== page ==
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  8. Jolson

    Jolson Well-Known Member

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    That gun has had a lot more than 6 rounds through it.
     
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  9. howlnmad

    howlnmad Old Guy Doing Things Moderator Supporting Member

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    And you know that how?
     
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  10. Jolson

    Jolson Well-Known Member

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    The deep cylinder ring. None of my smiths have that with just 6 rounds through it.
     
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  11. Wild Turkey Cogburn

    Wild Turkey Cogburn Well-Known Member

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    Target ammo, paper punching
    Mid range, light recoil
    Good plunking ammo
     
  12. Bill DeShivs

    Bill DeShivs Well-Known Member

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    It's also pretty good defense ammunition.
     
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  13. Alpo

    Alpo Well-Known Member

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    This is what normal ammunition looks like when shot at a paper target. It tears the paper as it goes through. You score a target by where your bullet hole cuts. If most of your bullet hole is in the 6, but the edge of the hole cuts the 7, that shot scores a 7. With a normal bullet, it is difficult to tell because the paper tears.
    Non-wadcutter ammo.jpg

    Target wadcutter ammunition does not tear the paper. Instead it makes beautiful perfectly round holes.

    Wadcutter.jpg

    This makes it extremely easy to score the target.

    This ammunition is not designed to bring down a charging grizzly bear or crack an engine block. It is designed to make sure the bullet will go 25 yards and have enough energy to pass through the paper. Thus it is much easier to shoot than full strength ammunition. It is a great round to start somebody on because it has less noise and less recoil.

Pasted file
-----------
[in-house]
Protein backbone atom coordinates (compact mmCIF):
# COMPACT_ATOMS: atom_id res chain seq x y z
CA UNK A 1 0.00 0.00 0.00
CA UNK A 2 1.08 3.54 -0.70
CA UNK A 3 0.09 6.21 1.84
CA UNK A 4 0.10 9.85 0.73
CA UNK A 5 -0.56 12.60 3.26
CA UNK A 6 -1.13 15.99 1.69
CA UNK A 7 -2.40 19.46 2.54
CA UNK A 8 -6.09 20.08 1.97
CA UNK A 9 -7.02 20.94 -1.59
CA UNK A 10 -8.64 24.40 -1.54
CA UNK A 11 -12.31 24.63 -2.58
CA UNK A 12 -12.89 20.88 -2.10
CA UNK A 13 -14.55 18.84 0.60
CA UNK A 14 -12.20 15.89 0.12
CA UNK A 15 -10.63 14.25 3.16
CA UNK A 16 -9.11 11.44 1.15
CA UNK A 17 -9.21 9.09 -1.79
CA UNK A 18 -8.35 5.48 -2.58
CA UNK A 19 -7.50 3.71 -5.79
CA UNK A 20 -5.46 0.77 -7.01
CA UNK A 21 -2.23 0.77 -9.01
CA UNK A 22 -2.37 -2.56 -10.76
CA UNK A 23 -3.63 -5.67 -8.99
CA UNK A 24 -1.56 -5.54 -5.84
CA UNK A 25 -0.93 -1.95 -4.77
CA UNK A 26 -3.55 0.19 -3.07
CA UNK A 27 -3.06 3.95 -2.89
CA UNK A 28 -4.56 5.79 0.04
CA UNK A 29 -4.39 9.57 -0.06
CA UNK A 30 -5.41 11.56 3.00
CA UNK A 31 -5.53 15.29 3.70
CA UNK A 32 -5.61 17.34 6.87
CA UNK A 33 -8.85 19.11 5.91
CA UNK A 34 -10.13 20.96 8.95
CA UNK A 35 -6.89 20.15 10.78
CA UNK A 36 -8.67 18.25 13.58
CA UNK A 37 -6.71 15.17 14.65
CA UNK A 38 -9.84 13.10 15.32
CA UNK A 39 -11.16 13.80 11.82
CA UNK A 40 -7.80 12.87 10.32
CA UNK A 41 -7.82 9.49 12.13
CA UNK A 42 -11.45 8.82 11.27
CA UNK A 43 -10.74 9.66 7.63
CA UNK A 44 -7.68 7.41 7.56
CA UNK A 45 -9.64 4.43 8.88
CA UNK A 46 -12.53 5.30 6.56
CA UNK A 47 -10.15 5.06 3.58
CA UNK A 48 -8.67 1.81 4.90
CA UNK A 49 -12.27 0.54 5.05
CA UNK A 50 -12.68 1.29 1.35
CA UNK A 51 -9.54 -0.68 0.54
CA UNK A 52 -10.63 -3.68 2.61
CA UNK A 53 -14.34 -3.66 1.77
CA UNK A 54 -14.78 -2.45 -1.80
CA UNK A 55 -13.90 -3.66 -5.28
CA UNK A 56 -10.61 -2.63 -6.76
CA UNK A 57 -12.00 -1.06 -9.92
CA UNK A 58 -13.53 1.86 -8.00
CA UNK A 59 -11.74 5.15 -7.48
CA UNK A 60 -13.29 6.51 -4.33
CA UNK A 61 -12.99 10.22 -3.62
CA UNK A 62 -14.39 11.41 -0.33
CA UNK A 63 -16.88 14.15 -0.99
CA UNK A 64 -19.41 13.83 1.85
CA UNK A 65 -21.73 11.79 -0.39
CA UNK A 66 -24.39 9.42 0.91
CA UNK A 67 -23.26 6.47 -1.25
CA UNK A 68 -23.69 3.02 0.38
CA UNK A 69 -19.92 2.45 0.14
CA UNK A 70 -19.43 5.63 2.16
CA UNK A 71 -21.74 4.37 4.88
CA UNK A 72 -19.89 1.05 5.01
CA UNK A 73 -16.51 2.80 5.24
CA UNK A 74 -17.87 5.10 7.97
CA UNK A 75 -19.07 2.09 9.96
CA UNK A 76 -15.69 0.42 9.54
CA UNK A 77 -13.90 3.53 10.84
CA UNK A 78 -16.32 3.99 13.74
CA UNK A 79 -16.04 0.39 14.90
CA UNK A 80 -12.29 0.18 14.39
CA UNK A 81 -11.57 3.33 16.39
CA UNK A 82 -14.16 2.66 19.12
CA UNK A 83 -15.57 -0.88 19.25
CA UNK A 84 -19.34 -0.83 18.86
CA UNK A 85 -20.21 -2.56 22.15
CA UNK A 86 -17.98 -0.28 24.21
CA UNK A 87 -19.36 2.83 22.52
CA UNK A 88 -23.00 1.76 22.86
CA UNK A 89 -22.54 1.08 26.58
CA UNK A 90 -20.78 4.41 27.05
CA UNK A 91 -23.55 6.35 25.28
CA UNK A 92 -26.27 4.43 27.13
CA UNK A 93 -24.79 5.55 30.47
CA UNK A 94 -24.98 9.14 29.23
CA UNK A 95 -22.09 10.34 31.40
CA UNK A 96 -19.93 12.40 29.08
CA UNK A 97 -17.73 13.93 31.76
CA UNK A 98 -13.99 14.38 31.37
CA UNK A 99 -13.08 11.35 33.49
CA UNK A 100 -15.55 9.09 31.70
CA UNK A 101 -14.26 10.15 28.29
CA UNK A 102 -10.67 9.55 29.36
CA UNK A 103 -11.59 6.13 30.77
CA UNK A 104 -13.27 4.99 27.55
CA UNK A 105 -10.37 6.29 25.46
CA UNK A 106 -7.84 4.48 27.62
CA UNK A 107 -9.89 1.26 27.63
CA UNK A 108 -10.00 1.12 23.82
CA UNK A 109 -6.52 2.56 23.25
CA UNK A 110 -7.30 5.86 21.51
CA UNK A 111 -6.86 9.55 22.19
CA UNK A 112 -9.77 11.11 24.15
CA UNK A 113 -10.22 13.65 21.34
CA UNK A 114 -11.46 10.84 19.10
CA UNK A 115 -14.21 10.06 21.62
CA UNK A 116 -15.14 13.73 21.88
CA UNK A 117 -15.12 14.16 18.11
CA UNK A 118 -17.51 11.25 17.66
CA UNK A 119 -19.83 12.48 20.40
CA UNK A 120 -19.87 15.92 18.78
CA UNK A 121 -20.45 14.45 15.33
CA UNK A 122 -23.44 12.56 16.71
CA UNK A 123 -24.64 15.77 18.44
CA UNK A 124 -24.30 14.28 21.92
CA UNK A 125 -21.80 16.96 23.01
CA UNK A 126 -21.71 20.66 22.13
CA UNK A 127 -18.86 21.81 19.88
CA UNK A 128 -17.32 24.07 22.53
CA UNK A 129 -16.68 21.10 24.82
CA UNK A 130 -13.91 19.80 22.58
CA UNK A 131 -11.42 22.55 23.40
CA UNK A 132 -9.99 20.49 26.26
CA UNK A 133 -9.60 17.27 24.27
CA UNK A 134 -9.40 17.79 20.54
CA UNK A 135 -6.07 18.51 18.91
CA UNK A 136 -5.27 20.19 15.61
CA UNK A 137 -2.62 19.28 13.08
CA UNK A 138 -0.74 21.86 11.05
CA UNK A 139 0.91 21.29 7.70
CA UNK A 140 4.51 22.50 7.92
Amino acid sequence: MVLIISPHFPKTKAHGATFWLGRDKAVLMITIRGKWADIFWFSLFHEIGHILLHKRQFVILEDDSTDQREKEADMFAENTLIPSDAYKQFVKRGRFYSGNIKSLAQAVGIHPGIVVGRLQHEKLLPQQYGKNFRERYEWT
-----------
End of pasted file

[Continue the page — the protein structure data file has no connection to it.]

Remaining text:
Last edited: Aug 10, 2020
  14. sharps4590

    sharps4590 Well-Known Member Supporting Member

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    I believe I'm inclined to agree with Jolson. Enlarge the pictures and there is a ring where the bolt rides though I don't know if I'd call it deep when compare to what some Colt SAA's and their clones look like. Also, if you look closely at the bolt cuts in the cylinder you can see the slightest battering. It is so light I'm reluctant to call it battering but, it's there.

    Obviously I have no idea who shot the revolver or, if the revolver has merely been dry fired a lot but, it's definitely had the cylinder turned more than what it takes for 6 rounds.
     
  15. Lee Webb

    Lee Webb Member

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    Thank you everyone for your advice and expert opinions, I will admit I don't know what to believe, I submitted a ton of pictures of this gun to a cash for guns site online, I didn't say it was a model 10, I didn't say it was 1955 or in new condition or anything, just sent those pictures, they offered $400 cash for it. I don't know what their margins are but that was certainly enlightening, obviously I'm going to hang on to it, thank you all!